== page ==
- Juice of 1 Blood orange
- Orange food colouring
- ***Blood Orange Sugar***
- 200 g Granulated Sugar
- Zest of one blood orange
- ***Two days before you make your cronuts***
- To make the blood orange whipped ganache soak the gelatine sheets in a bowl of cold water and leave to one side to soften and bloom.
- Place the cream and sugar in a saucepan and bring to the boil, remove from the heat and squeeze out the water from the gelatine sheets.
- Add it to the warmed cream and mix until the gelatine has dissolved. Place the chocolate in a bowl and pour the warm cream over the top, stir with a spatula until combined and smooth, let the ganache cool to room temperature.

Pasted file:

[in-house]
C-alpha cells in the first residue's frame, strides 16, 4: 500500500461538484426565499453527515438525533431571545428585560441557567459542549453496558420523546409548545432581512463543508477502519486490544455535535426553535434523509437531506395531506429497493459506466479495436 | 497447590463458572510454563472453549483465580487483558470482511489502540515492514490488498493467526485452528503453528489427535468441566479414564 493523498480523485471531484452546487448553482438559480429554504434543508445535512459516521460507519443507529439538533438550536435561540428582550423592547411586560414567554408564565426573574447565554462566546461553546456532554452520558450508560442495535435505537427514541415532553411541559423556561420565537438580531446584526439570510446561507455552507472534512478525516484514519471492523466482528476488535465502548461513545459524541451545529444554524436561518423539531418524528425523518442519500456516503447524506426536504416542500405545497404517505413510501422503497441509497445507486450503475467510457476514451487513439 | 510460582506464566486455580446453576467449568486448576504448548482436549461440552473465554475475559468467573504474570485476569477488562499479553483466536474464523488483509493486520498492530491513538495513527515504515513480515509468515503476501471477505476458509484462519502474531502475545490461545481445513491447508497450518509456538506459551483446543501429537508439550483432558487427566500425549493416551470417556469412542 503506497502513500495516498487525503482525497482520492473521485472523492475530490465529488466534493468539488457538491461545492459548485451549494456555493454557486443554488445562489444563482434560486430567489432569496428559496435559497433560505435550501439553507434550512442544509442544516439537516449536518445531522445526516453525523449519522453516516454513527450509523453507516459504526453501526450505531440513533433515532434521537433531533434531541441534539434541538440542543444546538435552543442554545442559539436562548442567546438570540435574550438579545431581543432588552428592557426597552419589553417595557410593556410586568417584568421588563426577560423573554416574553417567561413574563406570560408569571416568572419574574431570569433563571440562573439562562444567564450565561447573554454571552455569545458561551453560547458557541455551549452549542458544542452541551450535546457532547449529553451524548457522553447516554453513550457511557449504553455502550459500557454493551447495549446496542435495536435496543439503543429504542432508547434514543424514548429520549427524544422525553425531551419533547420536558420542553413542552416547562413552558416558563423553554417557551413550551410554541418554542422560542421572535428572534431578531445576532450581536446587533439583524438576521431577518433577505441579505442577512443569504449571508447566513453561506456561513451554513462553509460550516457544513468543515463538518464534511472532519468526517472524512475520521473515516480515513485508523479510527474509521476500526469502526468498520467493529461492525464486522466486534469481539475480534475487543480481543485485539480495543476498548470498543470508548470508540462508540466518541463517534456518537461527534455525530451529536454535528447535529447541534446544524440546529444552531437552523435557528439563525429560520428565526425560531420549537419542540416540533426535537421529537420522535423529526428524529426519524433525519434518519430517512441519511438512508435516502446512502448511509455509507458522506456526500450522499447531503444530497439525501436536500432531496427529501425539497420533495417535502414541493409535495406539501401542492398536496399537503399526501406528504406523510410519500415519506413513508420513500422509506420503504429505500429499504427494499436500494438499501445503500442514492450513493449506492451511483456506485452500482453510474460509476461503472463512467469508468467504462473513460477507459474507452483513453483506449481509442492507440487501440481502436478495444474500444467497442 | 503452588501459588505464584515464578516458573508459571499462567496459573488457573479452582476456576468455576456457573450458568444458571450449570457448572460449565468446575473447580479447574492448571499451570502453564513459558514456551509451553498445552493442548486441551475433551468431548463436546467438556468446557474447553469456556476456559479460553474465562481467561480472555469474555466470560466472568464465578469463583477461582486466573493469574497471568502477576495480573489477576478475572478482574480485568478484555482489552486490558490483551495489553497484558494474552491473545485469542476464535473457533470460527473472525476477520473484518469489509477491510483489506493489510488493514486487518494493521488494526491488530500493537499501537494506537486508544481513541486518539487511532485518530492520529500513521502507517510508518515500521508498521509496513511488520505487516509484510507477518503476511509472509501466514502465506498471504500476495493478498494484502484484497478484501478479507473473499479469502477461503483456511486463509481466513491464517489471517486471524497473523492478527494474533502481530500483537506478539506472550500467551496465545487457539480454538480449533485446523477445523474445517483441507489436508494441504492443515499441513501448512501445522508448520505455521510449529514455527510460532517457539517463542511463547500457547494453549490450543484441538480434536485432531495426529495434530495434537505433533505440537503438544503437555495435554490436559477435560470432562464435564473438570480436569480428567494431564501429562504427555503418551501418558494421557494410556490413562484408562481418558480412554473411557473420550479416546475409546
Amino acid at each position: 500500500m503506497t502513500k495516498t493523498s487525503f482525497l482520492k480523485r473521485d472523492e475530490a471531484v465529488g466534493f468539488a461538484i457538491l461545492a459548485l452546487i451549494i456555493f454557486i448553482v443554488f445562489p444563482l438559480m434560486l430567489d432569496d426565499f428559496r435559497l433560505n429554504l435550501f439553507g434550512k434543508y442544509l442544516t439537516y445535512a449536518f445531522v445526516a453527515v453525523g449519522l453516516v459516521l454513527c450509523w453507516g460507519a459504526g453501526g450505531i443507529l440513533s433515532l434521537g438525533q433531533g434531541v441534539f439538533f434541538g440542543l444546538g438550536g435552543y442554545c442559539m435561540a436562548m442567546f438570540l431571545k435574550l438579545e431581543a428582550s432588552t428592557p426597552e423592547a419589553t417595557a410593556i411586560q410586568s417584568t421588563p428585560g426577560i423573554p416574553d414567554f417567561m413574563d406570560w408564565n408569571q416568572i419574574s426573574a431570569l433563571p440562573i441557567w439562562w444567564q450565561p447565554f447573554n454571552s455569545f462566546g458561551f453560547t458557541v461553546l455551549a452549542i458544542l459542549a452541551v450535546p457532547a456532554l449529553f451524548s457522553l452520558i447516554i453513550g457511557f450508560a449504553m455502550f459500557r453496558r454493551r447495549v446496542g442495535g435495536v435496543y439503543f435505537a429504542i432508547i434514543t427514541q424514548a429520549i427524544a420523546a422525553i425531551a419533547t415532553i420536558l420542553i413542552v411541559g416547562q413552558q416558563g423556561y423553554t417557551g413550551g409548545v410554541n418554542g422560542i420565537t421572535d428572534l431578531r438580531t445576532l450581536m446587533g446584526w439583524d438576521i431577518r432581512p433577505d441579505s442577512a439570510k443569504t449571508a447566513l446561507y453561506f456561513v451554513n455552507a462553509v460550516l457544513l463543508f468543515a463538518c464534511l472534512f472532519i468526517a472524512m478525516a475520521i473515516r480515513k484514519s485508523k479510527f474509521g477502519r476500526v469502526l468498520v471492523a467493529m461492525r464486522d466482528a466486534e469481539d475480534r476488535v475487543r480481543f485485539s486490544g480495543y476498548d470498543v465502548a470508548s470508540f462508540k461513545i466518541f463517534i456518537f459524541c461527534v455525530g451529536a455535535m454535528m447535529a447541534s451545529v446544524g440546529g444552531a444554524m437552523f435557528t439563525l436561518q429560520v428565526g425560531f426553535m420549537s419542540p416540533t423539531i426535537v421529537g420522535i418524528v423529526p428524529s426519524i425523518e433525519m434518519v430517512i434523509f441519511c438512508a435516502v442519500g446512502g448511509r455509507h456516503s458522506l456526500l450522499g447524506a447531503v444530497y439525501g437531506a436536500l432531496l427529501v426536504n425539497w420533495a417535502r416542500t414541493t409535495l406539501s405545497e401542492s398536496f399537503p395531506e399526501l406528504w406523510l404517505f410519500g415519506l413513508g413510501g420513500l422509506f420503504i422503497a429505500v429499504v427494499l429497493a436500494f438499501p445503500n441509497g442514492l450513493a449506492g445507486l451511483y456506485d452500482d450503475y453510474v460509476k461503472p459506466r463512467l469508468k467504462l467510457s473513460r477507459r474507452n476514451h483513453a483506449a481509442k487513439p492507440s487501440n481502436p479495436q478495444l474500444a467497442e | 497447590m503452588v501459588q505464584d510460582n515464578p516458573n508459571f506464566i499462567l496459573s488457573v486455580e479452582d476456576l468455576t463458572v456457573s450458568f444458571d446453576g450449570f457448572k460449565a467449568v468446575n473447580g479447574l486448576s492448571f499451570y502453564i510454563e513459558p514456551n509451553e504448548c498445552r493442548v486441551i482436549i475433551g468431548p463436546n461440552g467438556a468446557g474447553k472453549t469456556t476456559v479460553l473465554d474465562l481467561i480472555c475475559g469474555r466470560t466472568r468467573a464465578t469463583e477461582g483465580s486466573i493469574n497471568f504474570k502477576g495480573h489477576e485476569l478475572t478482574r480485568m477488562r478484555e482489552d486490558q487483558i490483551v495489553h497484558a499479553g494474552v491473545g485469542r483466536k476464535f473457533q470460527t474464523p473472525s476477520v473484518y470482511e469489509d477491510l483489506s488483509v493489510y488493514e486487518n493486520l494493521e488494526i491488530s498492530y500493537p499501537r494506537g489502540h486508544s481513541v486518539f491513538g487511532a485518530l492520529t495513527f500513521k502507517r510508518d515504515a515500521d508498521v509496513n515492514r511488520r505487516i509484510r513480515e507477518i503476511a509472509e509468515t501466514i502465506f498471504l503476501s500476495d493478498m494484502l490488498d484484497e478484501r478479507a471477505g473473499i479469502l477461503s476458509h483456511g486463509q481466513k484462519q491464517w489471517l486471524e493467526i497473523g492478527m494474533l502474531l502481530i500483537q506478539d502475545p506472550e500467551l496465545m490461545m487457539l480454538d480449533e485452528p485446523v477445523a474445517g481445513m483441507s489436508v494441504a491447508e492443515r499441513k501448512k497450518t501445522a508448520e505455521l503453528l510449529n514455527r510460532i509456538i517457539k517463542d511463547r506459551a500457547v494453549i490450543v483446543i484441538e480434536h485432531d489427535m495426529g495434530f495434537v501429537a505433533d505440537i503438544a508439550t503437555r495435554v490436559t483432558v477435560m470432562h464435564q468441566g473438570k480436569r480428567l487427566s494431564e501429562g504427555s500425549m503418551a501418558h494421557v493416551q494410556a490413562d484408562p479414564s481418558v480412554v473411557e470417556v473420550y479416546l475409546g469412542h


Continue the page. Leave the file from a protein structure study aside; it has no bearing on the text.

- Whisk in the blood orange juice, cover with clingfilm pressed directly on the surface of the ganache and place it in the fridge to set.
- To make the croissant dough, combine the strong flour, charcoal, salt, sugar, yeast, water, egg white, butter and cream in the bowl of a stand mixer fitted with a dough hook. Mix until just combined around 2-3 minutes. When finished the dough should be shaggy and will be a bit sticky.
- Lightly grease a medium bowl and transfer the dough to the bowl. Cover the bowl with clingfilm making sure it touches the dough so that it doesn't form a skin.
- Proof the dough somewhere warm for 2-3 hours or until doubled in size.
- Remove the clingfilm and knock back the dough by folding in the corners to remove as much air as possible.
- Lay the dough onto a piece of greaseproof paper and shape into a 25cm square, remove the dough from the greaseproof paper and wrap it in clingfilm. Place on a baking tray and chill overnight in the fridge.